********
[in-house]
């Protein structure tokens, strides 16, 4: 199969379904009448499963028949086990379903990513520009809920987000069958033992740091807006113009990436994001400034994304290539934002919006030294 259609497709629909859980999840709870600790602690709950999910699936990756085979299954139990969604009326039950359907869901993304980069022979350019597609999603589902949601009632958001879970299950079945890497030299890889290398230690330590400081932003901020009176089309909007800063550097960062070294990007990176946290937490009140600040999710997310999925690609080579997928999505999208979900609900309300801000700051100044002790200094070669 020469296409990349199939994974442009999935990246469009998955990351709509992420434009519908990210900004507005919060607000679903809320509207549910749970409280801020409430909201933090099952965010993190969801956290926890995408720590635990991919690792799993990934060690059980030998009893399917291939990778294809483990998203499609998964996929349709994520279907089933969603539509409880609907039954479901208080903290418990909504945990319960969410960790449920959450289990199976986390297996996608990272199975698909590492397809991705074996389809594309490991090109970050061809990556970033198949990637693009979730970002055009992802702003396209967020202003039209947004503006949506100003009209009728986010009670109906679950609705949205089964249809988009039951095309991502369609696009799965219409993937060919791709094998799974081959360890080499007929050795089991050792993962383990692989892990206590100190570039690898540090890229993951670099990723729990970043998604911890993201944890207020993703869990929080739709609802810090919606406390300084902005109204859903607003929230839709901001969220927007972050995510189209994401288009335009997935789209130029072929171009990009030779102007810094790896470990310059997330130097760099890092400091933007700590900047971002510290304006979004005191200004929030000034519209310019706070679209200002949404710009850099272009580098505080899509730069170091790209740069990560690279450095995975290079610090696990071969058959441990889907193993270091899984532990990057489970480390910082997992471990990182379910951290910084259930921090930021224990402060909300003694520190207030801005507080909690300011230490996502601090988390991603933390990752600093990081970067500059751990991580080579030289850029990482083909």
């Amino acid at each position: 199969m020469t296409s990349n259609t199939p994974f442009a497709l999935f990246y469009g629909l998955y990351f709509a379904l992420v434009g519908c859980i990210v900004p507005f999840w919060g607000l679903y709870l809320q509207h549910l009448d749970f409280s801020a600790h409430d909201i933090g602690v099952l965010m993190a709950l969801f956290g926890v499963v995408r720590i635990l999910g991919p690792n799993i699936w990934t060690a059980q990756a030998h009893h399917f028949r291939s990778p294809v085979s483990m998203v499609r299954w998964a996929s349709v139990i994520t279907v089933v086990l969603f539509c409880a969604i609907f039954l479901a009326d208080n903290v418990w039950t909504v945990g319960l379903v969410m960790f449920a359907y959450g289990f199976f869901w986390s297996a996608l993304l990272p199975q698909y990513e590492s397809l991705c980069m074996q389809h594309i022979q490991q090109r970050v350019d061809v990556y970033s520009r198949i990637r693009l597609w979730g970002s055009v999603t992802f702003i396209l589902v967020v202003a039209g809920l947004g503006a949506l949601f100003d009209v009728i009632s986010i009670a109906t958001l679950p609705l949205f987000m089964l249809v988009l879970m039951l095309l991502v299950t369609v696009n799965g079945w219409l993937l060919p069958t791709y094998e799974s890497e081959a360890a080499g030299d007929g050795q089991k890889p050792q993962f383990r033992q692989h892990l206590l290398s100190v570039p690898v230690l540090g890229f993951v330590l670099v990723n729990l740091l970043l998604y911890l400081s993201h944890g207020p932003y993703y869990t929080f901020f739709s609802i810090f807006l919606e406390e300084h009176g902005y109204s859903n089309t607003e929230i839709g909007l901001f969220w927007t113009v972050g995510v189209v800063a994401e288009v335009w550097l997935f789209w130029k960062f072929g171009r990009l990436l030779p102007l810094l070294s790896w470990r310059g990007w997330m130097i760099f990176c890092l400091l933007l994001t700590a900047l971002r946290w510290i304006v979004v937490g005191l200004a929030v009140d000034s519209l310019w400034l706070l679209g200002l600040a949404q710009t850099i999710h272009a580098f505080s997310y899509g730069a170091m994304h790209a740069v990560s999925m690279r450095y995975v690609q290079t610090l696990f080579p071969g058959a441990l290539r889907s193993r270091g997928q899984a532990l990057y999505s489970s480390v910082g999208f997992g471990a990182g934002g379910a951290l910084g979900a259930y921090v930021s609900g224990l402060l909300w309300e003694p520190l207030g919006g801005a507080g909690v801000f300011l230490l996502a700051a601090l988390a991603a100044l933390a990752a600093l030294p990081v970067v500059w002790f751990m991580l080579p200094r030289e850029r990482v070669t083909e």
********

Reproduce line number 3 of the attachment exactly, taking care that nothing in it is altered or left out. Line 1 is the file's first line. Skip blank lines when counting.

């Amino acid at each position: 199969m020469t296409s990349n259609t199939p994974f442009a497709l999935f990246y469009g629909l998955y990351f709509a379904l992420v434009g519908c859980i990210v900004p507005f999840w919060g607000l679903y709870l809320q509207h549910l009448d749970f409280s801020a600790h409430d909201i933090g602690v099952l965010m993190a709950l969801f956290g926890v499963v995408r720590i635990l999910g991919p690792n799993i699936w990934t060690a059980q990756a030998h009893h399917f028949r291939s990778p294809v085979s483990m998203v499609r299954w998964a996929s349709v139990i994520t279907v089933v086990l969603f539509c409880a969604i609907f039954l479901a009326d208080n903290v418990w039950t909504v945990g319960l379903v969410m960790f449920a359907y959450g289990f199976f869901w986390s297996a996608l993304l990272p199975q698909y990513e590492s397809l991705c980069m074996q389809h594309i022979q490991q090109r970050v350019d061809v990556y970033s520009r198949i990637r693009l597609w979730g970002s055009v999603t992802f702003i396209l589902v967020v202003a039209g809920l947004g503006a949506l949601f100003d009209v009728i009632s986010i009670a109906t958001l679950p609705l949205f987000m089964l249809v988009l879970m039951l095309l991502v299950t369609v696009n799965g079945w219409l993937l060919p069958t791709y094998e799974s890497e081959a360890a080499g030299d007929g050795q089991k890889p050792q993962f383990r033992q692989h892990l206590l290398s100190v570039p690898v230690l540090g890229f993951v330590l670099v990723n729990l740091l970043l998604y911890l400081s993201h944890g207020p932003y993703y869990t929080f901020f739709s609802i810090f807006l919606e406390e300084h009176g902005y109204s859903n089309t607003e929230i839709g909007l901001f969220w927007t113009v972050g995510v189209v800063a994401e288009v335009w550097l997935f789209w130029k960062f072929g171009r990009l990436l030779p102007l810094l070294s790896w470990r310059g990007w997330m130097i760099f990176c890092l400091l933007l994001t700590a900047l971002r946290w510290i304006v979004v937490g005191l200004a929030v009140d000034s519209l310019w400034l706070l679209g200002l600040a949404q710009t850099i999710h272009a580098f505080s997310y899509g730069a170091m994304h790209a740069v990560s999925m690279r450095y995975v690609q290079t610090l696990f080579p071969g058959a441990l290539r889907s193993r270091g997928q899984a532990l990057y999505s489970s480390v910082g999208f997992g471990a990182g934002g379910a951290l910084g979900a259930y921090v930021s609900g224990l402060l909300w309300e003694p520190l207030g919006g801005a507080g909690v801000f300011l230490l996502a700051a601090l988390a991603a100044l933390a990752a600093l030294p990081v970067v500059w002790f751990m991580l080579p200094r030289e850029r990482v070669t083909e």